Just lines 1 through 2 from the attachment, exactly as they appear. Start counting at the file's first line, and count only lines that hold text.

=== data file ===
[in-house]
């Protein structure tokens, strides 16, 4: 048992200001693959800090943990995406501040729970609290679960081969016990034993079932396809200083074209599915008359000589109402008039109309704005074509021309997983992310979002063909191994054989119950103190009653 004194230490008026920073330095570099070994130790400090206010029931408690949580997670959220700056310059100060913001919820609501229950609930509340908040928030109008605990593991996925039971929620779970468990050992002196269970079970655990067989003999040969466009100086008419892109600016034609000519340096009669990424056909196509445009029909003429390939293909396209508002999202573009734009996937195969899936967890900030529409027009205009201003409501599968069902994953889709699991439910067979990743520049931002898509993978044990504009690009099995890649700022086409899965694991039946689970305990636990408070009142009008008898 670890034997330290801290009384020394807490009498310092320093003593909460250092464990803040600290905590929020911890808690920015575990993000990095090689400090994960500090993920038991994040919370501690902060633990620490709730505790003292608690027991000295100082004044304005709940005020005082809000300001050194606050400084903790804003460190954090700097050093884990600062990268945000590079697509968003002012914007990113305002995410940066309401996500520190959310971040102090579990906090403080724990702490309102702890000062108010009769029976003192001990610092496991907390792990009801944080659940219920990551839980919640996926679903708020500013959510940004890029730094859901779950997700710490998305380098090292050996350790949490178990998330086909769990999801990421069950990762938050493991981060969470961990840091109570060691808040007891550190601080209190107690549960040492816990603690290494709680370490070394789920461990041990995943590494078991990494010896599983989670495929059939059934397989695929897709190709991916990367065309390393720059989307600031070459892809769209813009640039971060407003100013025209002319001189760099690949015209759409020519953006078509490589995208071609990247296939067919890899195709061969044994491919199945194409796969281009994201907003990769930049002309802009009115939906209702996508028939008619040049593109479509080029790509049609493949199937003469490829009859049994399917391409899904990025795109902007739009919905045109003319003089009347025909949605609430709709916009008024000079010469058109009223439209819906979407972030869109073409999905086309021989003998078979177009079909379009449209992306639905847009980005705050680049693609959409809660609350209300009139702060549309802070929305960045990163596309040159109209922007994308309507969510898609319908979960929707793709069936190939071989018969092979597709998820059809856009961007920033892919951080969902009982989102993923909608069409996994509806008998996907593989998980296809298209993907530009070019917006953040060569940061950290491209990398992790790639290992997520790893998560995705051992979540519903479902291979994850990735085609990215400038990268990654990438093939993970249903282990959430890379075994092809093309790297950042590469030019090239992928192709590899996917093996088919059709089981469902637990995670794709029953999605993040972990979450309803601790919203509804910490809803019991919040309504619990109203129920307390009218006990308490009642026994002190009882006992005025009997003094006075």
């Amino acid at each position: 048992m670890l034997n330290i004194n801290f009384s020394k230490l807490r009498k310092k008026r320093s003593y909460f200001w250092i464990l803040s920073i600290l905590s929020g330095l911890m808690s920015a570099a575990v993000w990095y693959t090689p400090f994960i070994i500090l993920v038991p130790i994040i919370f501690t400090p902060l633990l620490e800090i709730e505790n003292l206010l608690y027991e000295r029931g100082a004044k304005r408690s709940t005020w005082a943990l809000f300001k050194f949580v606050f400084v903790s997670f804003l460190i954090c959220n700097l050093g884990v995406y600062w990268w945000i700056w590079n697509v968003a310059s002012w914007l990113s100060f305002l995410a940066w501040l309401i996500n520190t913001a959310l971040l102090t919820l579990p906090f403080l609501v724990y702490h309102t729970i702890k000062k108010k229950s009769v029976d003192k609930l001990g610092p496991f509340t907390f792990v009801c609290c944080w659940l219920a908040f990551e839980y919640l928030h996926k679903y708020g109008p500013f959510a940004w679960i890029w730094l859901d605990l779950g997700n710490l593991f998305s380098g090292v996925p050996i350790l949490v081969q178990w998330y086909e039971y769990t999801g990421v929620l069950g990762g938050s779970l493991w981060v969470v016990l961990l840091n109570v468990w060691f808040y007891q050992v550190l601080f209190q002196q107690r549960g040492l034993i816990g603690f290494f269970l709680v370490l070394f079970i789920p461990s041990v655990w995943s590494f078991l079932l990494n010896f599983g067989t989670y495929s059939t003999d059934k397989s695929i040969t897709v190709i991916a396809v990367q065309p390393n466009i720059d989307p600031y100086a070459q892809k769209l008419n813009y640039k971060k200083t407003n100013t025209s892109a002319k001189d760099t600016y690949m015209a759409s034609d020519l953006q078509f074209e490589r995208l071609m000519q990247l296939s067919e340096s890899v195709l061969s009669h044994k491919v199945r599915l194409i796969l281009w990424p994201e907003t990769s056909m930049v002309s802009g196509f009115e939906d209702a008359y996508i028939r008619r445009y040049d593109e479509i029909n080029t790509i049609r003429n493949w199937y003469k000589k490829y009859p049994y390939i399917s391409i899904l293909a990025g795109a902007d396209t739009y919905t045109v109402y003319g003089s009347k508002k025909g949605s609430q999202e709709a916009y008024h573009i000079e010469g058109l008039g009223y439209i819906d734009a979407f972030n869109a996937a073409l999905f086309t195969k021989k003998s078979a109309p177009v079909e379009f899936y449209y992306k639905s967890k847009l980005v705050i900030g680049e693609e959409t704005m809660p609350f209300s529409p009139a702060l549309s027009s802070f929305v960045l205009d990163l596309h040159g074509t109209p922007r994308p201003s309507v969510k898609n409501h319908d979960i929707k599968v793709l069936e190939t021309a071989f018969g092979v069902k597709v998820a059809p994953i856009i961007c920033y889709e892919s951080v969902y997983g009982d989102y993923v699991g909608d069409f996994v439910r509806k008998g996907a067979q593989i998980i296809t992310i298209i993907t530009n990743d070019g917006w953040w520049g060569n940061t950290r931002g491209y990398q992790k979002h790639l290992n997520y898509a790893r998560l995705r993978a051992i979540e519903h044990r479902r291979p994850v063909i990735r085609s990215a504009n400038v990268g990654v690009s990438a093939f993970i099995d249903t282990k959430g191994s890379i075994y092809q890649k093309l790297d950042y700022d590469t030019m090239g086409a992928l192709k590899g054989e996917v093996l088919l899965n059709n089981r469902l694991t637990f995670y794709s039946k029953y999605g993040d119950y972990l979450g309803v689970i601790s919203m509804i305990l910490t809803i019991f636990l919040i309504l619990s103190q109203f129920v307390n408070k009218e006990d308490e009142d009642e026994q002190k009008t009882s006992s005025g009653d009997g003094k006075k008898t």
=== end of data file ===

[in-house]
């Protein structure tokens, strides 16, 4: 048992200001693959800090943990995406501040729970609290679960081969016990034993079932396809200083074209599915008359000589109402008039109309704005074509021309997983992310979002063909191994054989119950103190009653 004194230490008026920073330095570099070994130790400090206010029931408690949580997670959220700056310059100060913001919820609501229950609930509340908040928030109008605990593991996925039971929620779970468990050992002196269970079970655990067989003999040969466009100086008419892109600016034609000519340096009669990424056909196509445009029909003429390939293909396209508002999202573009734009996937195969899936967890900030529409027009205009201003409501599968069902994953889709699991439910067979990743520049931002898509993978044990504009690009099995890649700022086409899965694991039946689970305990636990408070009142009008008898 670890034997330290801290009384020394807490009498310092320093003593909460250092464990803040600290905590929020911890808690920015575990993000990095090689400090994960500090993920038991994040919370501690902060633990620490709730505790003292608690027991000295100082004044304005709940005020005082809000300001050194606050400084903790804003460190954090700097050093884990600062990268945000590079697509968003002012914007990113305002995410940066309401996500520190959310971040102090579990906090403080724990702490309102702890000062108010009769029976003192001990610092496991907390792990009801944080659940219920990551839980919640996926679903708020500013959510940004890029730094859901779950997700710490998305380098090292050996350790949490178990998330086909769990999801990421069950990762938050493991981060969470961990840091109570060691808040007891550190601080209190107690549960040492816990603690290494709680370490070394789920461990041990995943590494078991990494010896599983989670495929059939059934397989695929897709190709991916990367065309390393720059989307600031070459892809769209813009640039971060407003100013025209002319001189760099690949015209759409020519953006078509490589995208071609990247296939067919890899195709061969044994491919199945194409796969281009994201907003990769930049002309802009009115939906209702996508028939008619040049593109479509080029790509049609493949199937003469490829009859049994399917391409899904990025795109902007739009919905045109003319003089009347025909949605609430709709916009008024000079010469058109009223439209819906979407972030869109073409999905086309021989003998078979177009079909379009449209992306639905847009980005705050680049693609959409809660609350209300009139702060549309802070929305960045990163596309040159109209922007994308309507969510898609319908979960929707793709069936190939071989018969092979597709998820059809856009961007920033892919951080969902009982989102993923909608069409996994509806008998996907593989998980296809298209993907530009070019917006953040060569940061950290491209990398992790790639290992997520790893998560995705051992979540519903479902291979994850990735085609990215400038990268990654990438093939993970249903282990959430890379075994092809093309790297950042590469030019090239992928192709590899996917093996088919059709089981469902637990995670794709029953999605993040972990979450309803601790919203509804910490809803019991919040309504619990109203129920307390009218006990308490009642026994002190009882006992005025009997003094006075």